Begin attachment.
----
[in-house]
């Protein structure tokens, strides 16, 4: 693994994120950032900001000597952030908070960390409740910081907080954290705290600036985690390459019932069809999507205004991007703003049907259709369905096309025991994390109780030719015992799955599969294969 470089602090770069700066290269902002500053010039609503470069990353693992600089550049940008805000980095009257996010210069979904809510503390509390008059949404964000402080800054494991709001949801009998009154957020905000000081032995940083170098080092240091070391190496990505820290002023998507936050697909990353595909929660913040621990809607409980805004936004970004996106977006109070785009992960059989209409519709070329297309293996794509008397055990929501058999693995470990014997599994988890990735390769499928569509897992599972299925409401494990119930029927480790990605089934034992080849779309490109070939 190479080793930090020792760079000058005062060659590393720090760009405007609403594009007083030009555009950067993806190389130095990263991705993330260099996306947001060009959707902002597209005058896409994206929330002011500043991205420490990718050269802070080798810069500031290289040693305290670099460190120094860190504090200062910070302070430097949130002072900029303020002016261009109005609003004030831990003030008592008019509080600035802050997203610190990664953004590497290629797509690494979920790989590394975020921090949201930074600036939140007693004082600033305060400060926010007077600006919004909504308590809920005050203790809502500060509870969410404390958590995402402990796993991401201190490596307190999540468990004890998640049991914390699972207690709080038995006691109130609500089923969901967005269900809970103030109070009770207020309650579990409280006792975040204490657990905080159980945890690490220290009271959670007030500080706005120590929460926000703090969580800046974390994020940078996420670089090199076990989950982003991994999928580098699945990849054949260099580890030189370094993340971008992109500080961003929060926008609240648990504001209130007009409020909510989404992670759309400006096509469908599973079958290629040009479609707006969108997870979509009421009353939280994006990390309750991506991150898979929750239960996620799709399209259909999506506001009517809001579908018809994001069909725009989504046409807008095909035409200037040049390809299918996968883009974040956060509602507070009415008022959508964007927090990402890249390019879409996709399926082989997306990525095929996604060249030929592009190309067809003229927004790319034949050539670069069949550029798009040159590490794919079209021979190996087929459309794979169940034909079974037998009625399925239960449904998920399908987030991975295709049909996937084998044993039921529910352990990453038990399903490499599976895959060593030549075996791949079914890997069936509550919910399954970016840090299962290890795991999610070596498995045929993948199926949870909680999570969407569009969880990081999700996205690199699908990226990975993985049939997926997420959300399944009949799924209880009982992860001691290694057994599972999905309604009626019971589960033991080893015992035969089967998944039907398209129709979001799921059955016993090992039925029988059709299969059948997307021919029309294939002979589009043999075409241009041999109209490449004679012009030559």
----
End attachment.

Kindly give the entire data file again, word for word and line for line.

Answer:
[in-house]
């Protein structure tokens, strides 16, 4: 693994994120950032900001000597952030908070960390409740910081907080954290705290600036985690390459019932069809999507205004991007703003049907259709369905096309025991994390109780030719015992799955599969294969 470089602090770069700066290269902002500053010039609503470069990353693992600089550049940008805000980095009257996010210069979904809510503390509390008059949404964000402080800054494991709001949801009998009154957020905000000081032995940083170098080092240091070391190496990505820290002023998507936050697909990353595909929660913040621990809607409980805004936004970004996106977006109070785009992960059989209409519709070329297309293996794509008397055990929501058999693995470990014997599994988890990735390769499928569509897992599972299925409401494990119930029927480790990605089934034992080849779309490109070939 190479080793930090020792760079000058005062060659590393720090760009405007609403594009007083030009555009950067993806190389130095990263991705993330260099996306947001060009959707902002597209005058896409994206929330002011500043991205420490990718050269802070080798810069500031290289040693305290670099460190120094860190504090200062910070302070430097949130002072900029303020002016261009109005609003004030831990003030008592008019509080600035802050997203610190990664953004590497290629797509690494979920790989590394975020921090949201930074600036939140007693004082600033305060400060926010007077600006919004909504308590809920005050203790809502500060509870969410404390958590995402402990796993991401201190490596307190999540468990004890998640049991914390699972207690709080038995006691109130609500089923969901967005269900809970103030109070009770207020309650579990409280006792975040204490657990905080159980945890690490220290009271959670007030500080706005120590929460926000703090969580800046974390994020940078996420670089090199076990989950982003991994999928580098699945990849054949260099580890030189370094993340971008992109500080961003929060926008609240648990504001209130007009409020909510989404992670759309400006096509469908599973079958290629040009479609707006969108997870979509009421009353939280994006990390309750991506991150898979929750239960996620799709399209259909999506506001009517809001579908018809994001069909725009989504046409807008095909035409200037040049390809299918996968883009974040956060509602507070009415008022959508964007927090990402890249390019879409996709399926082989997306990525095929996604060249030929592009190309067809003229927004790319034949050539670069069949550029798009040159590490794919079209021979190996087929459309794979169940034909079974037998009625399925239960449904998920399908987030991975295709049909996937084998044993039921529910352990990453038990399903490499599976895959060593030549075996791949079914890997069936509550919910399954970016840090299962290890795991999610070596498995045929993948199926949870909680999570969407569009969880990081999700996205690199699908990226990975993985049939997926997420959300399944009949799924209880009982992860001691290694057994599972999905309604009626019971589960033991080893015992035969089967998944039907398209129709979001799921059955016993090992039925029988059709299969059948997307021919029309294939002979589009043999075409241009041999109209490449004679012009030559």